Panel puts fresh eyes on housing crunch
December 13, 2006
Aspen, CO Colorado
EAGLE COUNTY – There are 16 fresh eyes on Eagle County’s housing problems this week.
Those perspectives belong to an eight-member panel of architects, planners and financial specialists who belong to the nonprofit Urban Land Institute. That group Sunday began a packed schedule of bus tours and interviews with local political and business leaders that will be followed by two days of report-writing.
Panel members got a little break Monday at the reception at the Vail Valley Jet Center, and a chance to chat informally with some of the people they were set to interview Tuesday.
Monday evening, panel members had only put in one day of work in Eagle County – with the exception of Basalt and El Jebel – but group spokesman Tony Salazar had some early impressions about the county.
The group’s early opinions weren’t surprising – the valley has some good projects and some bad ones. And, Salazar said, the panel heard early on about one of the valley’s looming problems – the growing imbalance between second homes and places the valley’s work force can live.
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“What you don’t want is to keep stretching out the distance between second homes and people who work here,” Salazar said. “That destroys the fabric of the community.”
Advice about steps to take to correct those and other problems will be in a report that will be presented Friday morning at the Cascade Village theater in Vail. Once the panel’s report is finished, it’s up to local politicians to decide what to do with the recommendations.
Tom Boni doesn’t expect to see anything revolutionary in the panel’s report. Boni, a local land planner, said he expects the panel to recommend some “classical” approaches to local projects, such as allowing developers to build more homes near downtowns and similar areas.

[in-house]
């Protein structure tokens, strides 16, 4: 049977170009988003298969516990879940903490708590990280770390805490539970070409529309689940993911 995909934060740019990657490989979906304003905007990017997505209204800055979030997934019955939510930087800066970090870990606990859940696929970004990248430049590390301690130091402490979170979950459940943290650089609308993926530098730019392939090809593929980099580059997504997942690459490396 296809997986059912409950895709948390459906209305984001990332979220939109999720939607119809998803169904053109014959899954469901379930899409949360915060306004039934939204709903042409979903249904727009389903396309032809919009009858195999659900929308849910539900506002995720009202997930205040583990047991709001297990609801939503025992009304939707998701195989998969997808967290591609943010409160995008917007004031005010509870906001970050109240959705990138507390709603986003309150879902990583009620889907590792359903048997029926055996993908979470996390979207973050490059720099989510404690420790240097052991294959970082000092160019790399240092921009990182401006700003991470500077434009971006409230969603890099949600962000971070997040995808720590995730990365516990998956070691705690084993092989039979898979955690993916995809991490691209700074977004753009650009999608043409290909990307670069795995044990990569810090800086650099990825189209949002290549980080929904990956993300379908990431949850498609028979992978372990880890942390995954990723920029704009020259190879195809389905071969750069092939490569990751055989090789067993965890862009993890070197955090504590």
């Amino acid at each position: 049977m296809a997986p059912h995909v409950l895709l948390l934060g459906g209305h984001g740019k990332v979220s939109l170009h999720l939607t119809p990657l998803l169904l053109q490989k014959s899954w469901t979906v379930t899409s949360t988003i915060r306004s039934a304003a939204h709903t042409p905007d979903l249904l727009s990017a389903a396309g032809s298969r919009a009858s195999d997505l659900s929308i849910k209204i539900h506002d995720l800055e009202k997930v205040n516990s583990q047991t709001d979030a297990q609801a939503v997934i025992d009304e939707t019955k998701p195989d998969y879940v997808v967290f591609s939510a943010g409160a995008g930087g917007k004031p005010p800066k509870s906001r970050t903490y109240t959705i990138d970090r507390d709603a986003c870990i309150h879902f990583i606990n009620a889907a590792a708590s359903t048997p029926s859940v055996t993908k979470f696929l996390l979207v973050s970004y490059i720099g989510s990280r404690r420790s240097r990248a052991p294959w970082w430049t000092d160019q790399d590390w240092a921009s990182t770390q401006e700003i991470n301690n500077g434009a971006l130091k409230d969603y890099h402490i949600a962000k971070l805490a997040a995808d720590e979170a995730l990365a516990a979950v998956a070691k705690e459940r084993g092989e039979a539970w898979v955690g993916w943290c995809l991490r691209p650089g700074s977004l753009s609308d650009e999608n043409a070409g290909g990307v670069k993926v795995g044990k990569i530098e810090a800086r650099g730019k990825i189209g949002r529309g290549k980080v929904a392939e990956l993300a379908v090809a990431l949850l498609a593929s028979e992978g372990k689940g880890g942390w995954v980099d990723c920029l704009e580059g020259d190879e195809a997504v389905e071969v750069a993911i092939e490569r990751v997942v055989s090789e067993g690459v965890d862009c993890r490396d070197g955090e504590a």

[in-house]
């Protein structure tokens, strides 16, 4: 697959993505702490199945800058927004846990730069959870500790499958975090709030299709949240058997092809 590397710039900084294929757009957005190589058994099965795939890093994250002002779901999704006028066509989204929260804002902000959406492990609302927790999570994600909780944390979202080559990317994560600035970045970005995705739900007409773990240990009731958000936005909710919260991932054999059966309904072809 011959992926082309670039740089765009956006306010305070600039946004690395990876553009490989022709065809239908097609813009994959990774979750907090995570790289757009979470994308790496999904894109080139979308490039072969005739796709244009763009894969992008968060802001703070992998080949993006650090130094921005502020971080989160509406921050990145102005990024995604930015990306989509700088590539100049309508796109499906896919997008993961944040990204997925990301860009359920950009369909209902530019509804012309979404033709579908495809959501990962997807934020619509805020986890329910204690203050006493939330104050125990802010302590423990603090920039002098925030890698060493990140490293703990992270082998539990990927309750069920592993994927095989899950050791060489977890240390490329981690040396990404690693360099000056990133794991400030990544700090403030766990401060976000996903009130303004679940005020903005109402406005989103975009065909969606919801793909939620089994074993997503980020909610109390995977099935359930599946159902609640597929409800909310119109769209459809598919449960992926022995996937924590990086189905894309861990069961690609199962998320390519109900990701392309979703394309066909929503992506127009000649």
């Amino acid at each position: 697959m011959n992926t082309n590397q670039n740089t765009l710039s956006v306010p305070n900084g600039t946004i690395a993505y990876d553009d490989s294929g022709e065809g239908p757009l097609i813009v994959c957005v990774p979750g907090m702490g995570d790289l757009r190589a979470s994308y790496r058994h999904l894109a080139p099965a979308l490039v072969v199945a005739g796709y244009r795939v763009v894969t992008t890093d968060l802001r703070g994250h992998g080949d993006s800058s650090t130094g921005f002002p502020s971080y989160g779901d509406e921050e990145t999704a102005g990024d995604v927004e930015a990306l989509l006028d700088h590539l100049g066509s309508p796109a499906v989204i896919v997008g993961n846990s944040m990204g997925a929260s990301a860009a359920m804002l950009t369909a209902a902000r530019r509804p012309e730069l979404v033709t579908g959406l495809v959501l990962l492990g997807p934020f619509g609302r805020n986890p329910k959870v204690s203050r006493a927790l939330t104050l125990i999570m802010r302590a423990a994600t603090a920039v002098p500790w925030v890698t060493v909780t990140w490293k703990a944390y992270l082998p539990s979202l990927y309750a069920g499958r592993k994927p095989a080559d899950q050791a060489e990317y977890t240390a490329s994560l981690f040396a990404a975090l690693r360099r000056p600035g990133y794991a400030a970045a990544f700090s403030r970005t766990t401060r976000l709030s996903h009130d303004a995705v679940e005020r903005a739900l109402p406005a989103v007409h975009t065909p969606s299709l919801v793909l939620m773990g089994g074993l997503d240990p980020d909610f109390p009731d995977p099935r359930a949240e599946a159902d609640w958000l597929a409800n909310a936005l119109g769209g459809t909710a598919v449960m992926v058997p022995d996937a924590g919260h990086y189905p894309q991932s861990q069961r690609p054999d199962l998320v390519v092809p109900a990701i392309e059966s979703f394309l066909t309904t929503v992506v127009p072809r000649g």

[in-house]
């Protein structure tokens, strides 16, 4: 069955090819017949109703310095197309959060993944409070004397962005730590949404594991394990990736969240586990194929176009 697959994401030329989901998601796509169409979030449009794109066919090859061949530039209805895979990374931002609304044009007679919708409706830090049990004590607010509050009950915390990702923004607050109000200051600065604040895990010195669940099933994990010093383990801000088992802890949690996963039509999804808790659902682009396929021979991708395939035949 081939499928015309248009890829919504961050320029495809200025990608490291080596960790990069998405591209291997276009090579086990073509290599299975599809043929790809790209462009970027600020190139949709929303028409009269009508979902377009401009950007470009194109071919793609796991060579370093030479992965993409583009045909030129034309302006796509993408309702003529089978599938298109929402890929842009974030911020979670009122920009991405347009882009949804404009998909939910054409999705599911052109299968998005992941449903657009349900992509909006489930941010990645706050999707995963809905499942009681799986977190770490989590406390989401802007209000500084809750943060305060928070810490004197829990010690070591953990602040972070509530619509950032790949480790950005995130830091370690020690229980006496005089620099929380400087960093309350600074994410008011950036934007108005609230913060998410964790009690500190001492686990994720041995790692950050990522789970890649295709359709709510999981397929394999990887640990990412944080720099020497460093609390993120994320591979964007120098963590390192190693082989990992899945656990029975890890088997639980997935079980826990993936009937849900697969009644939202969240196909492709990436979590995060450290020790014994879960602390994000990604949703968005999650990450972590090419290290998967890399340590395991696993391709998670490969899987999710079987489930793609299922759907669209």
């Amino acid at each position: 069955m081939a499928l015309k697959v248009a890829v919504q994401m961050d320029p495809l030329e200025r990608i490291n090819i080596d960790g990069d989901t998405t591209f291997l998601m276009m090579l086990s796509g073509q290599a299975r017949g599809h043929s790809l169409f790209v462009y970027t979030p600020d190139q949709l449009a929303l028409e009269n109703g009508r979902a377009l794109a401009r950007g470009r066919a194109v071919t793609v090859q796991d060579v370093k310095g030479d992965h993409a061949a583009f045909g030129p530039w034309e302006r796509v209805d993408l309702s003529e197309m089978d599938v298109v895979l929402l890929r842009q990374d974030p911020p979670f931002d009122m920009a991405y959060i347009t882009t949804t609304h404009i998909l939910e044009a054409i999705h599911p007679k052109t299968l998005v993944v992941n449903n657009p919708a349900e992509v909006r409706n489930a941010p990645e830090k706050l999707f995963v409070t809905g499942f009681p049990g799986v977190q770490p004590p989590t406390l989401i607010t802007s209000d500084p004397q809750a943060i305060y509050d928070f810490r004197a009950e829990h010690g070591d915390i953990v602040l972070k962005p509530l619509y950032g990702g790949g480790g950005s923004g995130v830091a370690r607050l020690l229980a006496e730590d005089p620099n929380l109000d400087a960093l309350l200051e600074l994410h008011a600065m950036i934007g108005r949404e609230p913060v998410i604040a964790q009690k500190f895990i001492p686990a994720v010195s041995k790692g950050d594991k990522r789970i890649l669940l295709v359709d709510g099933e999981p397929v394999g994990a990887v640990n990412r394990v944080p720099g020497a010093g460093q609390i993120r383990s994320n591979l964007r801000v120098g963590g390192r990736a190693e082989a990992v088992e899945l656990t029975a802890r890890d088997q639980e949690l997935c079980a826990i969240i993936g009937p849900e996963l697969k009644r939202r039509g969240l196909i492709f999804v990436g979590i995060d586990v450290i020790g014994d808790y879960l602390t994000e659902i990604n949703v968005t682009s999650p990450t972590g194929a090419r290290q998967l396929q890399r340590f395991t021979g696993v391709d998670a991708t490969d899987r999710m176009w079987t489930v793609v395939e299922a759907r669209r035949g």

Those ideas are often unpopular with residents already living in those areas.
“Sometimes it takes someone from outside to say those things,” Boni said.
The county is currently looking at an Edwards project called “The West End” that would put as many as 60 condominiums and retail/office space on property just west of the Gashouse restaurant.
Salazar said he hoped the outside panel could help the valley keep its economic engine running by finding a balance between second homes and people who live and work in the valley.
While many of the people at the reception had ties to local government, there were also a few businesspeople on hand.
“I’m here because I’m interested in affordable housing,” Glenn Heelan said. Heelan owns property in Eagle and Gypsum, and is clearly interested in developing it. But he added, whatever recommendations the panel makes won’t work in practice without the right economic situation.
“I believe in the law of supply and demand,” Heelan said. “If it makes sense economically, it’ll happen.”
Jan Rosenthal Townsend owns stores in Edwards and Eagle. She thinks the outside consultants could help find answers to the valley’s housing problems, if the politicians follow through.
“Doing what we’re advised to do and just talking about it are two different things,” Rosenthal Townsend said. “We should make sure we do something.”